10. I rode my bicycle to work most of the year, at least if was under 25km. Everything about this improved my life and finances.
11. Single parenting can get you down, especially as a man. The system doesn’t like us at all. Maybe I should have re-married – I didn’t try that but it may have made life a lot easier financially and otherwise. On the other hand there are benefits in the solitary life. I think I can plot a long range plan either way if need be.
12. I separated retirement planning and planning the ability to retire. I found it very useful to have a financial target for when I would be able to retire, even when I didn’t think I would ever want to.
13. I thought. What did people do alone in their cars or walking down the street before smart phones were invented? They were alone in thought! I made thinking my normal routine.
When I would leave on my commute I often planned what to ponder in silence en route. “I will now think about the merits of not selling off company assets in retirement until necessary, but just take the dividends it receives”, or, “Do I have enough risk in my stock portfolio – should I take on something paying 8.5 percent dividends or a nuclear or solar stock – or should I stay more conservative”. “Should I start taking CPP as soon as I qualify?”
I think about other things too, but this is a financial blog. Why make myself a slave to communications at the expense of my thinking time? My own thoughts are my priority and they pay dividends.
14. My favourite market summary is the fear/greed index on CNN. I love it, not because of its accuracy, and it certainly gives no clear tips and no Canadian content, however it reminds me that the stock market is driven by emotions. If I’m having the same emotions at decision time, what are my odds of beating the market?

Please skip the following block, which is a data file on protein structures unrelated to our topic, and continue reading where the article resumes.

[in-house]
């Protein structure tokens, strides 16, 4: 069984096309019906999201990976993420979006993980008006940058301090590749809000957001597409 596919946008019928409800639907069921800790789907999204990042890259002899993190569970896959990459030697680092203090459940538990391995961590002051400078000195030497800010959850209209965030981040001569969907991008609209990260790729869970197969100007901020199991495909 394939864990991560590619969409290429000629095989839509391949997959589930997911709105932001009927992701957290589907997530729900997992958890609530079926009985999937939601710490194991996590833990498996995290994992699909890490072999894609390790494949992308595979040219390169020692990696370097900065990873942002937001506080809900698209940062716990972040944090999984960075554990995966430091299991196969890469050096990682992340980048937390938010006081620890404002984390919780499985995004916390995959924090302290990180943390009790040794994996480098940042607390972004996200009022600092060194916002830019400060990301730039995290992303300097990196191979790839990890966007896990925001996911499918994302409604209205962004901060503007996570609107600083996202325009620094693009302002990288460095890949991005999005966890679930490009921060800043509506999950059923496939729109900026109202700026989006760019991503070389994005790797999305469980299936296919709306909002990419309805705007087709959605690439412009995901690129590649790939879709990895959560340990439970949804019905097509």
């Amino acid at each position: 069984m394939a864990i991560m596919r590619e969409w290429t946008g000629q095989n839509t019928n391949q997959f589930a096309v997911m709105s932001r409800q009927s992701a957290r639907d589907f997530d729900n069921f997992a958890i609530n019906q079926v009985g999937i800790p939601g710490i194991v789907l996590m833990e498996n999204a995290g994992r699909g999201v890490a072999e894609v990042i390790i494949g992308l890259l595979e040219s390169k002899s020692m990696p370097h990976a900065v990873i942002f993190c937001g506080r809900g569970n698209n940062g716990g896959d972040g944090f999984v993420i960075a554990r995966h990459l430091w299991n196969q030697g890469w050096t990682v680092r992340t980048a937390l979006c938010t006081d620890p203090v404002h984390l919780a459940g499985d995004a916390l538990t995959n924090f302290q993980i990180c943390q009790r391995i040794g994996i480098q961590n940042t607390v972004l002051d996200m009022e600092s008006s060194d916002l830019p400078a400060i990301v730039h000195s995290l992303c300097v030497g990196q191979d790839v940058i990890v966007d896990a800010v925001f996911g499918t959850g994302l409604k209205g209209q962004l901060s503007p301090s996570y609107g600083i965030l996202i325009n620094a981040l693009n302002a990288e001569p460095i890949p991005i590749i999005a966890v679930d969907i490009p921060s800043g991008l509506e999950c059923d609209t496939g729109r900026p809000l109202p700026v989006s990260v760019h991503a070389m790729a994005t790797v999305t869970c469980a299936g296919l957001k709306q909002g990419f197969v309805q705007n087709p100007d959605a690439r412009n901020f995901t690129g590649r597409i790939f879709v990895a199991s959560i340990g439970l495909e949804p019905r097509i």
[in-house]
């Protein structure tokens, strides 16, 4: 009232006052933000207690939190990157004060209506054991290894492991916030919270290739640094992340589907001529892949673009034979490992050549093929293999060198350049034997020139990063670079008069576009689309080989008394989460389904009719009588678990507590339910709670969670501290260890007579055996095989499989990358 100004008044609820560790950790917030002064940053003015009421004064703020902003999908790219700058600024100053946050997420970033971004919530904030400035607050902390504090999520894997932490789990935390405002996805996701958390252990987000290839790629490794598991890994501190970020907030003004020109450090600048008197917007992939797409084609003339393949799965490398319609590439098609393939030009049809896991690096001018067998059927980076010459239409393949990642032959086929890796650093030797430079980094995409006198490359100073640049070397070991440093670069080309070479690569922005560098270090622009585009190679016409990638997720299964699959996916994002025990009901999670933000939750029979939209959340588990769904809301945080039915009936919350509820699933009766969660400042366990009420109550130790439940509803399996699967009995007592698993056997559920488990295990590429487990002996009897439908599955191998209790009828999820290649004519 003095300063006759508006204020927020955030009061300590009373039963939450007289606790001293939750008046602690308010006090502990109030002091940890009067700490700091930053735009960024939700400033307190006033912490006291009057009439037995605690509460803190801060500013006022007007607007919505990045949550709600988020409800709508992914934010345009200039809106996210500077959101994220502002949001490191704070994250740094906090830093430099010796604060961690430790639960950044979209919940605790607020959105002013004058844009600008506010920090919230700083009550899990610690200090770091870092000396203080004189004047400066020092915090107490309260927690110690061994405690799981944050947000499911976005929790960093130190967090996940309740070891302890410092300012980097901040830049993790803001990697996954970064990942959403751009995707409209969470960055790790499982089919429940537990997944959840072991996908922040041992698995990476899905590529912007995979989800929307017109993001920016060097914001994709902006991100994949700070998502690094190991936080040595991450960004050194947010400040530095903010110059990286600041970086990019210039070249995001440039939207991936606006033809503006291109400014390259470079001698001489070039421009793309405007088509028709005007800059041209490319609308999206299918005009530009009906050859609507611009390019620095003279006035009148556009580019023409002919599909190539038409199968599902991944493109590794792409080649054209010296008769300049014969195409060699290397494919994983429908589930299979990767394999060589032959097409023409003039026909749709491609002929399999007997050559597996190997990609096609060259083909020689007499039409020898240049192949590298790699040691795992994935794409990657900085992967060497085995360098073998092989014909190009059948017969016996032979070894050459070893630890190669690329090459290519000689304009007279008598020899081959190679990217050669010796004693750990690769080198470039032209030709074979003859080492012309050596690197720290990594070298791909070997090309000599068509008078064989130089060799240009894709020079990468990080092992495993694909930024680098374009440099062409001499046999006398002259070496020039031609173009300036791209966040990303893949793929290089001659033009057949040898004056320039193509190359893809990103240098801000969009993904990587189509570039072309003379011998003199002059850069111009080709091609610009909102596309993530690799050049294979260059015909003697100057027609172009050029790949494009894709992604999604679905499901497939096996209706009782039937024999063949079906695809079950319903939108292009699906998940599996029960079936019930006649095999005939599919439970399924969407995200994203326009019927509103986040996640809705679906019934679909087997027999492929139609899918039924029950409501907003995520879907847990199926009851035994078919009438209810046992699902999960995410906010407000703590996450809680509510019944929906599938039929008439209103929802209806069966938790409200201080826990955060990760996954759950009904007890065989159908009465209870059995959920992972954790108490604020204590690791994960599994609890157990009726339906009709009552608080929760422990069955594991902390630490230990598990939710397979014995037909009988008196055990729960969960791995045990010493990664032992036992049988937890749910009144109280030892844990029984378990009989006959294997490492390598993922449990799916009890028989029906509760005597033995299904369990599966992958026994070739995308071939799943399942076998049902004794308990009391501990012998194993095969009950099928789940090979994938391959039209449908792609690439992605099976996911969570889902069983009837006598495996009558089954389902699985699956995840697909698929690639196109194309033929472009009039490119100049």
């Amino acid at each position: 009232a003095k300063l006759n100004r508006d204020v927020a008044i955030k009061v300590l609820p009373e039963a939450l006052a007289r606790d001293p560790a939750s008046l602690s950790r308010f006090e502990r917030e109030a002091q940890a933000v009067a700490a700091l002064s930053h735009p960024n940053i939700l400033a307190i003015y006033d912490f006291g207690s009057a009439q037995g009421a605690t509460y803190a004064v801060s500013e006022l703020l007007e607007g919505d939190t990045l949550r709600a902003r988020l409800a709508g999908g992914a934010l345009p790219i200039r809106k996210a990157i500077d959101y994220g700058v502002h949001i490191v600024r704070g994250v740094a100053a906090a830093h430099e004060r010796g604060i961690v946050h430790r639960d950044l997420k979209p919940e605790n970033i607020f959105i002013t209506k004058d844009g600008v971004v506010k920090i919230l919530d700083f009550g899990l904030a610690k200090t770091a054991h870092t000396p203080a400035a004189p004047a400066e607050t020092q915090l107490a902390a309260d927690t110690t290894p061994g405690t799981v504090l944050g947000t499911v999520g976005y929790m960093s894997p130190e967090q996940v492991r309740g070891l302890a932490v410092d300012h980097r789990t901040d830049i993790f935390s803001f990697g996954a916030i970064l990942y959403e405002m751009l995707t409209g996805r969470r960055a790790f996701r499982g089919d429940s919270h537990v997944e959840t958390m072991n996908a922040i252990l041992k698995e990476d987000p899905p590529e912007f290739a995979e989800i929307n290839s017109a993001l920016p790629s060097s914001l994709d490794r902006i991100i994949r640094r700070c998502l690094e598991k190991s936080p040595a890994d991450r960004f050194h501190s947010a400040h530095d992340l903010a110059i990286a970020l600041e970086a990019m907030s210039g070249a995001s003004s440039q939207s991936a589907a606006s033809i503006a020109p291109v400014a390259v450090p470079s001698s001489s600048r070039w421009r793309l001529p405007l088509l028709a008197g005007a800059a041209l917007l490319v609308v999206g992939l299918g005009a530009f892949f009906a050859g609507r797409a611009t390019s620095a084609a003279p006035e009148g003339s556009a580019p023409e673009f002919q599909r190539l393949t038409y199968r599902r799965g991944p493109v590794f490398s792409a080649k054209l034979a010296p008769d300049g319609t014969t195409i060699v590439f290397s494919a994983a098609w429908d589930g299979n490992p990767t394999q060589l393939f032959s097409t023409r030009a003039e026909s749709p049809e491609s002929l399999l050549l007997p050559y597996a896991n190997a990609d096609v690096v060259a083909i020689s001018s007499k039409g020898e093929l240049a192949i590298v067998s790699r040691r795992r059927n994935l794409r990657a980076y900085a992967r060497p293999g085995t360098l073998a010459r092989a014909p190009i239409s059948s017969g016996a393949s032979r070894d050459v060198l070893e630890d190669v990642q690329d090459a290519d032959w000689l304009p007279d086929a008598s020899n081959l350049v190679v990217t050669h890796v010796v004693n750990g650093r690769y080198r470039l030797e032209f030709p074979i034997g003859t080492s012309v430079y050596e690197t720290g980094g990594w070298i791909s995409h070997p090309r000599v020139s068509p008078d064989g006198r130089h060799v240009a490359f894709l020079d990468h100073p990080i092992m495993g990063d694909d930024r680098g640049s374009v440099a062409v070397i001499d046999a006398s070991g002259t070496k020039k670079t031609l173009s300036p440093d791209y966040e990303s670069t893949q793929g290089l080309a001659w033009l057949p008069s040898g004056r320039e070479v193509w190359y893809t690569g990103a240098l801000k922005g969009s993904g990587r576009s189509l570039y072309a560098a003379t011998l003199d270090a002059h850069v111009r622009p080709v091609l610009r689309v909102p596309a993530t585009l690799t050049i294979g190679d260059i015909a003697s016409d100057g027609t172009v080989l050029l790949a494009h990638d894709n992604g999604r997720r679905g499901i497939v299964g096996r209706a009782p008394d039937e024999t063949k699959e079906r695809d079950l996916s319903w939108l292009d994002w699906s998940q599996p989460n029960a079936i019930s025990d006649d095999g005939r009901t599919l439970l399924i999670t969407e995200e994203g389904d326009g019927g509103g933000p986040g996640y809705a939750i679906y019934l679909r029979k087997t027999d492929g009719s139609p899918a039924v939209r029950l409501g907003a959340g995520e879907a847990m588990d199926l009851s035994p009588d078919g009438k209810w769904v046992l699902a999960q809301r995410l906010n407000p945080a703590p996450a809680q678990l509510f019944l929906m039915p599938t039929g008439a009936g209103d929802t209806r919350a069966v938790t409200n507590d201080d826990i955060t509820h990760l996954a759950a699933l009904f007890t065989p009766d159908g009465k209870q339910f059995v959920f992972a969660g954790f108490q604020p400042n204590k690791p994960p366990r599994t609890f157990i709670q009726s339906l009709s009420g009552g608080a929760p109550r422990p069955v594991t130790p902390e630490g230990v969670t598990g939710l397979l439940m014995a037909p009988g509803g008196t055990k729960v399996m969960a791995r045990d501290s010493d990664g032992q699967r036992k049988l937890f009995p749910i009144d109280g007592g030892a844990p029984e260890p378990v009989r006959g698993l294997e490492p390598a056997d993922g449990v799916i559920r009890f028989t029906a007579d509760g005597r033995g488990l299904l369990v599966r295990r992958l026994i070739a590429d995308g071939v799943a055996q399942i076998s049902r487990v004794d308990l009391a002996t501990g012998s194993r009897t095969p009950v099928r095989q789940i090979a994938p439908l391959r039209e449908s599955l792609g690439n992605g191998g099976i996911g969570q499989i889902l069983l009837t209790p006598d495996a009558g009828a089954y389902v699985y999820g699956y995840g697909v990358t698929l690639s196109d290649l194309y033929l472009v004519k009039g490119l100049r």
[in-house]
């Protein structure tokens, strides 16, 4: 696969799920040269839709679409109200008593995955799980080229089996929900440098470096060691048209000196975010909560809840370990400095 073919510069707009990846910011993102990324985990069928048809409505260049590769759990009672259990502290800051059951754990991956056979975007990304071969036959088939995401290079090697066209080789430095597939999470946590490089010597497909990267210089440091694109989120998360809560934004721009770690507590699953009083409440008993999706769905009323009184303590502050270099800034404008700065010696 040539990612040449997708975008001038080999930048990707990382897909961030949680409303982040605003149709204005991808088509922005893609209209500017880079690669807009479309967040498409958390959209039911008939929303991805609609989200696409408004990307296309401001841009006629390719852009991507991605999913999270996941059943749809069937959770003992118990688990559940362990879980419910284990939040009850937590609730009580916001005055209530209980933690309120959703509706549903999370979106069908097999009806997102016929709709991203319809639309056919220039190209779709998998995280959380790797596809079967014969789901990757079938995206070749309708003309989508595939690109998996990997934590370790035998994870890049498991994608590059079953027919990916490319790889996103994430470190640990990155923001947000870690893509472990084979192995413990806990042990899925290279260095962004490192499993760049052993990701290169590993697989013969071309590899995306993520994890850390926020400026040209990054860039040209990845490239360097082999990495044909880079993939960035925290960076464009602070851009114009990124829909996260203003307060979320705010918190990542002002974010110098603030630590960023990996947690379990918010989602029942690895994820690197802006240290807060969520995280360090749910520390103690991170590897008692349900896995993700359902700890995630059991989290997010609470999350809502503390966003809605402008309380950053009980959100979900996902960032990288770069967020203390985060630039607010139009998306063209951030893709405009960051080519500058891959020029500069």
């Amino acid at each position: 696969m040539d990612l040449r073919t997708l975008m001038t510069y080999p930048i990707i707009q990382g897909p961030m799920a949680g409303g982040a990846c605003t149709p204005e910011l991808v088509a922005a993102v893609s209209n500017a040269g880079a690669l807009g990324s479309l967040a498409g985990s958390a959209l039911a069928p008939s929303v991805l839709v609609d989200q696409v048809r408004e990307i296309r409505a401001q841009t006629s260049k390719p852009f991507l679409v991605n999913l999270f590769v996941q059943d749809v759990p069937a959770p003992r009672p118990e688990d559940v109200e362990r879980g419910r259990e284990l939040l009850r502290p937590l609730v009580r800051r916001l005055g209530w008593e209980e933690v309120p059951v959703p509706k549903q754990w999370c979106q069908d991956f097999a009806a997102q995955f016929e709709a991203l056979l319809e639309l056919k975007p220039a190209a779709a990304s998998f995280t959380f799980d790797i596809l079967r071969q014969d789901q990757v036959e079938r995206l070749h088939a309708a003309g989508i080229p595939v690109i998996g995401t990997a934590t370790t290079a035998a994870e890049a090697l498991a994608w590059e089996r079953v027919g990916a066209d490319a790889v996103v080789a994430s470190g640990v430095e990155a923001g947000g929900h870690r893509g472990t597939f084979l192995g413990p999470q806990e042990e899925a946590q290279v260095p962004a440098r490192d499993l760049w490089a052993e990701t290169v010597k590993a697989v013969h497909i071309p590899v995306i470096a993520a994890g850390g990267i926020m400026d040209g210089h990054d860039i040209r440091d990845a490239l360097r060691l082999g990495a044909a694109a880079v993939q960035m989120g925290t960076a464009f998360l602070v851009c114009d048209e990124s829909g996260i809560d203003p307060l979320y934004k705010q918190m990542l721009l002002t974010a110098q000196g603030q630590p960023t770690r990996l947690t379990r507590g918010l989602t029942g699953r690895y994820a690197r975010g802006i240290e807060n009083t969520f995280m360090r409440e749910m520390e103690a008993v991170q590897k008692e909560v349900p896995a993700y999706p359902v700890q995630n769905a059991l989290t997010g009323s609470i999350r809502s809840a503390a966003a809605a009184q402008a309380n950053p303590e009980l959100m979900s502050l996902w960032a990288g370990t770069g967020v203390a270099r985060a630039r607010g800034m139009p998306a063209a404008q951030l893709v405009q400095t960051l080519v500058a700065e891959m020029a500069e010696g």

15. I’ve never cheated on any taxes. I didn’t want CRA to be looking over my shoulder. This includes border taxes. By the way, I’ve never crossed the border just to shop – I want my community and my government to benefit from what I buy. Go Canada!
16. I did mostly my own work on investing. I tend to be suspicious of financial advisors since they mostly work on commission. Most advice columns only touch on some things that will help. They often make assumptions like the following, none of which apply to me personally:
- you have a pension to think about
- you are married
- you know your current income, so you can, for example, calculate 70 percent of it
- you have a TV
- you don’t have to debate at what age your company should stop paying you a full CPP-covered salary, or whether to withdraw from your RRSP first to save the 10 percent CPP tax
- you actually know what you’ll do if you sell your expensive home to downsize
- you know how much you’ll need to live on in retirement (here’s a handy guide)
- you like to have a lot of cash instruments such as GIC’s and savings accounts
I still love designing databases – it requires thought and creativity. But activities like yoga, learning to sculpt stone, managing a forest, and learning Mandarin or Spanish seem both interesting and extremely difficult.
I’m 60 and a half. I’ve been able to retire for a while now. Today I will leave technology behind and do some of these other things. I may just ride my bicycle to Texas from Toronto next month. If not, I will look for another way to ponder next steps while getting a little fitter.